So I've really been into Kamen Rider Fourze: if you aren't following me on Twitter (which is at this point more active than this blog), you're missing my weekly ALL-CAPS screenshot party writeups of every episode mere hours after they air. The hashtag is #FOURZEOWNS. These are becoming so frequent that I'm going to have to start blogging them, huh? Let me know in the comments if that's something you're interested in seeing.
Though I'm well aware and fond of the whole Kamen Rider idea, I've never watched an entire Rider series. It's like watching robot anime: the idea is all well and good, but can you really make it through 50 straight episodes that consist mostly of the hero defeating a different monster every week, especially if you're not watching it as it runs like with Fourze? I don't finish anime often as-is!
So I figured I would watch the first Kamen Rider series of this current era, Kamen Rider Kuuga (2000-2001). I'm aware that Fourze is extremely unorthodox as these shows go, so I picked the most orthodox series I could. Though Kuuga is certainly still a kids' show that's trying to sell toys, it's also a revival of a franchise that had been dormant for quite some time and it's clearly also gunning for adults who grew up with the character.
It's very basics-oriented: it's got the hero on a bike, it's got the monsters, and he beats them up. No fear, no pain, nothing too cartoonish and no chuckling irony either.. The show is so dead serious that the theme song is by one of the guys from Crystal King.
To that effect, I want to call the show CSI: Rubber Monsters Division, as it focuses heavily on the special police's ongoing effort to track down and kill an ancient tribe of warrior beasts (the Grongi) unleashed upon an unwitting populace. Almost every week we see tons of civilians slaughtered for sport on camera: though no main character is ever in danger, for a kids' show they really don't mess around with the human cost of the Grongi attacks (and one dog). There is a sense of immediate danger every week, particularly when some cop mentions stoically in passing that casualties for this week's monster are up to 1,207 or something.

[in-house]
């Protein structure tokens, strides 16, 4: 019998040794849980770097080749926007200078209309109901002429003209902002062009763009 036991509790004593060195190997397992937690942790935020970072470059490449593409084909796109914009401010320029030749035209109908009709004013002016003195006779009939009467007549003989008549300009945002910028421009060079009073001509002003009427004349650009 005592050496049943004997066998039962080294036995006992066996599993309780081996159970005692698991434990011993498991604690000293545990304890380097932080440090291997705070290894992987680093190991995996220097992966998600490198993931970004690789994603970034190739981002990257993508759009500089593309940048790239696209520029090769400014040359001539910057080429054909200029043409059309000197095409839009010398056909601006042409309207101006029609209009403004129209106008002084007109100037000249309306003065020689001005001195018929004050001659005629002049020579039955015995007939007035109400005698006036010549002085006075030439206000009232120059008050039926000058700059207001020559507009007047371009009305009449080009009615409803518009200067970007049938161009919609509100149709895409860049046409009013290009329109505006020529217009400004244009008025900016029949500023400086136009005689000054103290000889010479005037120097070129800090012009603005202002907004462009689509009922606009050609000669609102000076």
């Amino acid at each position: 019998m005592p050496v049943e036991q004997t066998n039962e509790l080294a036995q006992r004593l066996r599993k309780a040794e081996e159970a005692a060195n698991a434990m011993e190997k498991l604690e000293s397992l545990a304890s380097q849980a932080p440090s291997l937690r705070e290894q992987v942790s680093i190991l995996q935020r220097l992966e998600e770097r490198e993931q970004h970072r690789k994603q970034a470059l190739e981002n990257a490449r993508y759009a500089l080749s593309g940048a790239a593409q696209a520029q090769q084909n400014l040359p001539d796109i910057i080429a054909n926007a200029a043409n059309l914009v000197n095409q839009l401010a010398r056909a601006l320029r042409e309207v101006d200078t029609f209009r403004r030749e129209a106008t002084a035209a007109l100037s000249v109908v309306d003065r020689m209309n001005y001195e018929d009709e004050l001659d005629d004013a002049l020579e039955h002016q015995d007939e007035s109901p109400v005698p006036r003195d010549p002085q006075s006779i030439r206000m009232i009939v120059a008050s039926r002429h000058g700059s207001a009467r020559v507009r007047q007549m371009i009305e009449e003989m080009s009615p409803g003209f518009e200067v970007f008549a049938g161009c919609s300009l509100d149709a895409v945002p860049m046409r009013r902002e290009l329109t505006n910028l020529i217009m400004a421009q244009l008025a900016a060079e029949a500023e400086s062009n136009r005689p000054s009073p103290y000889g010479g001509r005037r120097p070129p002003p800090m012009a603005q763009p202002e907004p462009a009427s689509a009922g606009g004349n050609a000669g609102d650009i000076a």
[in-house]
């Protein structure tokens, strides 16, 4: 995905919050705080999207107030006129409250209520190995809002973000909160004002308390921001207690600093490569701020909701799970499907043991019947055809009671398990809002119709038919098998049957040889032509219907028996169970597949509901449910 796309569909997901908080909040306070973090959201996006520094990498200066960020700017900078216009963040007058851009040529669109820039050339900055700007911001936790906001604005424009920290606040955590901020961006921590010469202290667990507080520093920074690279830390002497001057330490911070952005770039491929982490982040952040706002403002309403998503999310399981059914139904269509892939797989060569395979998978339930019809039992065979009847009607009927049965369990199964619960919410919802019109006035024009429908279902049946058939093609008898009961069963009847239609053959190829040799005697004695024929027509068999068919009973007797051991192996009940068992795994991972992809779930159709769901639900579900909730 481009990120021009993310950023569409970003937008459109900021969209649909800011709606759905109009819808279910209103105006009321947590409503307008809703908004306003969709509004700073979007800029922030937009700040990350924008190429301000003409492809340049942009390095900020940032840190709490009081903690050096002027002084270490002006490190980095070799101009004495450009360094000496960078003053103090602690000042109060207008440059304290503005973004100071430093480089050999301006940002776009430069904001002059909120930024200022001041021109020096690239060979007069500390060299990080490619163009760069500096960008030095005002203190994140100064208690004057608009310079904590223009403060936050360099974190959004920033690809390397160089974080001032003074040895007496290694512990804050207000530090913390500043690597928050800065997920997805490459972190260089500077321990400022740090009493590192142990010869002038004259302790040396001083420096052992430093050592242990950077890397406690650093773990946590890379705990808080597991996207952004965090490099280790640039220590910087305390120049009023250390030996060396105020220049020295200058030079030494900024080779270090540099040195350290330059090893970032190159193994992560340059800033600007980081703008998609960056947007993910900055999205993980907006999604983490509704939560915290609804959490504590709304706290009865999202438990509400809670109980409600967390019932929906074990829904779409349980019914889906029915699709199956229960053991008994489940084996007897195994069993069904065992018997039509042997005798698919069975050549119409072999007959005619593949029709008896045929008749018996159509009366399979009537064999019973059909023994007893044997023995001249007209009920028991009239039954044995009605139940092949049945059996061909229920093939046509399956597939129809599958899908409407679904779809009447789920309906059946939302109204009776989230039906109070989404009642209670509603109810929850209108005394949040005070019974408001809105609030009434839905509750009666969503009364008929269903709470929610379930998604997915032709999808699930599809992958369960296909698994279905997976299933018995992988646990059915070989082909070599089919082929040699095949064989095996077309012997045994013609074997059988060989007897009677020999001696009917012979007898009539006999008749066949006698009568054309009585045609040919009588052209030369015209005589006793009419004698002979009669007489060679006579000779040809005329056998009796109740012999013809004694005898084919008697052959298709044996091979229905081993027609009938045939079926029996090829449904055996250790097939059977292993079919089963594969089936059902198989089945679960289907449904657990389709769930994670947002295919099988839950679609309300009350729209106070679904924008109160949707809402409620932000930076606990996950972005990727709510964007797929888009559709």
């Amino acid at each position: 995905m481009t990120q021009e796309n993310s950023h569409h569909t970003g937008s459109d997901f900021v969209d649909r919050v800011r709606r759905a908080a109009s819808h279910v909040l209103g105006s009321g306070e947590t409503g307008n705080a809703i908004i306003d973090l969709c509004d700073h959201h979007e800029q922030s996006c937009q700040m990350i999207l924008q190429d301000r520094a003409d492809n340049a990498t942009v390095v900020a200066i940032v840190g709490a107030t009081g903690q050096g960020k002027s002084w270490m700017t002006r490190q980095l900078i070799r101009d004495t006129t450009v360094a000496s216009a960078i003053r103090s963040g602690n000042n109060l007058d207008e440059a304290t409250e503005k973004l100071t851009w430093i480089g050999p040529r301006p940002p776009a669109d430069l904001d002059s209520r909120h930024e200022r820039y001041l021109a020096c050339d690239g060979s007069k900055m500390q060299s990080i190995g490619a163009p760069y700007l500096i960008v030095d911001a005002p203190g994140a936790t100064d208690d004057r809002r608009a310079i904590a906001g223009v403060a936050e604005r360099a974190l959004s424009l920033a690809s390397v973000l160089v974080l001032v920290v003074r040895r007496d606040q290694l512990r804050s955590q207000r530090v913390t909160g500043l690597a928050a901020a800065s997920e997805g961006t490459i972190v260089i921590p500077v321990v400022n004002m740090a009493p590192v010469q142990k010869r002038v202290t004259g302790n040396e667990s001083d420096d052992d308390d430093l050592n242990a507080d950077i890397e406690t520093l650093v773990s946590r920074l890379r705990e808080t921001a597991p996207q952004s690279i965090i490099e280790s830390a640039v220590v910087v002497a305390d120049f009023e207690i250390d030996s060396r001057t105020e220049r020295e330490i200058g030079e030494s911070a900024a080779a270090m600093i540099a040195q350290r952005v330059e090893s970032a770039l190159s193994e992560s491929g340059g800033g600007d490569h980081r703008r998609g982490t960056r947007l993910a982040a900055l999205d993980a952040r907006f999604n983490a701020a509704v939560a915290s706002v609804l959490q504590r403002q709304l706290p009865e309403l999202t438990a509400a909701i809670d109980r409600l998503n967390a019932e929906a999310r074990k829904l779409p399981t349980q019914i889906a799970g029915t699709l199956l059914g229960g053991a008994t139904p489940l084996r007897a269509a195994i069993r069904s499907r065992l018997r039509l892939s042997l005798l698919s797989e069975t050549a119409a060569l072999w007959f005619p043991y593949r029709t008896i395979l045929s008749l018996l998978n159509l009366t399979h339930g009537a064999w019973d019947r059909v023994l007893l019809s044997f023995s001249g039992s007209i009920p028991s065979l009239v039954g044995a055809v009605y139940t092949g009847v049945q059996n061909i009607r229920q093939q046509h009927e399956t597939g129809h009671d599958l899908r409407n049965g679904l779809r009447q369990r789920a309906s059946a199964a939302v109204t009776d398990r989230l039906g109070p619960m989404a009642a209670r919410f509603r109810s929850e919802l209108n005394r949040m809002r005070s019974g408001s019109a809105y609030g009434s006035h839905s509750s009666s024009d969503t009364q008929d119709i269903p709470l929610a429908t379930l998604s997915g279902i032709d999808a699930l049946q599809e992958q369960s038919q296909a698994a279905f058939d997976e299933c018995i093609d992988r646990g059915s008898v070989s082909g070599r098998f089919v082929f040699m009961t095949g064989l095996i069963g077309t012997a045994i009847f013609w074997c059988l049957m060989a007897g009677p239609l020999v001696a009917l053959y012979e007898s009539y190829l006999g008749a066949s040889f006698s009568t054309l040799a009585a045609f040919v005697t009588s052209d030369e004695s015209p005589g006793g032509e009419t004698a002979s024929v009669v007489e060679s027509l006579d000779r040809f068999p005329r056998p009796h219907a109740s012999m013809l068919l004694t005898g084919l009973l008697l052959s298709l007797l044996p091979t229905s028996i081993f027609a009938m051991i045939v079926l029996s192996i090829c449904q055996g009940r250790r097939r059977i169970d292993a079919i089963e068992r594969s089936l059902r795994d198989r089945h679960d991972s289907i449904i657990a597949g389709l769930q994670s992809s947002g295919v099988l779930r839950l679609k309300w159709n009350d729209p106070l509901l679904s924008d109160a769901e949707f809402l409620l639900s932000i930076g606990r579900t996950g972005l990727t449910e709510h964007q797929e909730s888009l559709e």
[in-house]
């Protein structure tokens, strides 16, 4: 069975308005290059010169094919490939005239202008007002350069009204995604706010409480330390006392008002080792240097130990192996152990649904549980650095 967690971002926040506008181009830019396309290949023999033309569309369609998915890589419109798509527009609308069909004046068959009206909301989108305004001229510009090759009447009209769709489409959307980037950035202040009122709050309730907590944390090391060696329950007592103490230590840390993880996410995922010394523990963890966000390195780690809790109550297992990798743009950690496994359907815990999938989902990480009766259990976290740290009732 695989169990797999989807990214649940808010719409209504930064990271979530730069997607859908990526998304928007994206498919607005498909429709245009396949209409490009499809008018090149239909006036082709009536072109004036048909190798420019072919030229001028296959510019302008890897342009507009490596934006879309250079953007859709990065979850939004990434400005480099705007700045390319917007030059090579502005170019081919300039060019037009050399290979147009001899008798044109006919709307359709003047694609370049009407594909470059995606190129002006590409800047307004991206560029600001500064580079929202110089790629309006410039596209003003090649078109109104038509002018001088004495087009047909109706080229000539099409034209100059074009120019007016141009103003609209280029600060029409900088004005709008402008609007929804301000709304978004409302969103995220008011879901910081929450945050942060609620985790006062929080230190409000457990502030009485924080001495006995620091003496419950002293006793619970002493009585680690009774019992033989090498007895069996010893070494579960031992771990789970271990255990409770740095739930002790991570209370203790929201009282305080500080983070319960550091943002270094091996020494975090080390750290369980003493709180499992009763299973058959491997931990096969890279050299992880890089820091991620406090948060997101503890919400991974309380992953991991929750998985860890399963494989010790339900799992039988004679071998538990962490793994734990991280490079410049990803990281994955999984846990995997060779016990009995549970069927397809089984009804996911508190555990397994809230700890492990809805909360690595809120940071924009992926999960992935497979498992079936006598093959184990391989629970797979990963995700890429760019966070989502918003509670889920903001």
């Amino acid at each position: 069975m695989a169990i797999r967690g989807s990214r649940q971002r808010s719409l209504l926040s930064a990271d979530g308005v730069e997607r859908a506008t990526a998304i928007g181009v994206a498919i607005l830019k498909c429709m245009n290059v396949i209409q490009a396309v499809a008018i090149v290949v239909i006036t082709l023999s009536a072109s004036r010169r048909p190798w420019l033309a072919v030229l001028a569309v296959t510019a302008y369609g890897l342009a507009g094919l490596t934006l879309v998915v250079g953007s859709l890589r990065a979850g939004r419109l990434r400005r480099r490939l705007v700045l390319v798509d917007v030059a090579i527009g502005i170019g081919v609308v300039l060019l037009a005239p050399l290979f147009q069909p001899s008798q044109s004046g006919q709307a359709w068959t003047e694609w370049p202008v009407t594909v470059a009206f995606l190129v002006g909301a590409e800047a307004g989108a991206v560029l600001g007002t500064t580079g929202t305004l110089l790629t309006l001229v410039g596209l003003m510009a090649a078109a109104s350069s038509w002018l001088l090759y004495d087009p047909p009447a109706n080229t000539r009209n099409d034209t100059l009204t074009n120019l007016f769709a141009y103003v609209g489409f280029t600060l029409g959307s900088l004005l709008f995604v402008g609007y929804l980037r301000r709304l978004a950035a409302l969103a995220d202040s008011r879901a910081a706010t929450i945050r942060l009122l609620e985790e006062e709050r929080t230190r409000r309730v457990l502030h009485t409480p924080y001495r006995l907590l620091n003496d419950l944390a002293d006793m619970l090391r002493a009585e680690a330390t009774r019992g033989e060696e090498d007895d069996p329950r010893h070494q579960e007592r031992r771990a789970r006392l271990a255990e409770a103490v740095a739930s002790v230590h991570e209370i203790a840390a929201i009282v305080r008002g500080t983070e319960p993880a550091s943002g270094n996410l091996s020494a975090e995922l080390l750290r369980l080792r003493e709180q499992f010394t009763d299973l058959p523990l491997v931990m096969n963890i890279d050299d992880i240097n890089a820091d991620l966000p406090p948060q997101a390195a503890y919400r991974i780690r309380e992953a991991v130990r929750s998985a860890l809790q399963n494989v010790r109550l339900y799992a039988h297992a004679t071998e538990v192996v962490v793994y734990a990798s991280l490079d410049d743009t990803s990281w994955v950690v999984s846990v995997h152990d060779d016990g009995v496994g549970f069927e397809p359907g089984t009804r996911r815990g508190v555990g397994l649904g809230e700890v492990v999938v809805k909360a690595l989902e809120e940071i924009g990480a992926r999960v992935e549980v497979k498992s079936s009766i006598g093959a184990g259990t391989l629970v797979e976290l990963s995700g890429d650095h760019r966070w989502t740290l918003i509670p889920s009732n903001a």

Meanwhile, an ancient belt-shaped artifact has attached itself to this easy-going fellow (Yusuke Godai) and when it comes down to it, the transformed Kuuga the only guy who can land the killing blow on these monsters. So every episode the cops figure it out, they give it a try, it doesn't work out, they call their Kamen Rider (the name is never used in the show, only Kuuga or the police's "No. 4"), and he takes care of business. As the show goes on the cops get more competent, Kuuga gets stronger, you get the idea. Spoilers: the bad guys get beat.
The effects on this show are in that very special early 00s area with which you might be familiar: it was late enough that CG was extremely cost effective but early enough that it looked terrible in low-budget shows like these. This isn't to say that the CG in Fourze is particularly good-- it's really not, there's a reason the Power Dizer isn't used often-- but this CG hasn't aged well at all: you'll be thinking of TWELVE O' CLOCK. On the other hand, the suits and props are superb as expected from Toei and aged just fine. There are even extended bike action sequences and bikefighting at one point!
(it was hardsubbed okay)
All the stuff is really cool, and I can see why Kuuga is such a well-regarded show among genre fans. The final battle is excellent in its own way, but man, I really wish that amazing final form had longer than two minutes' screen time...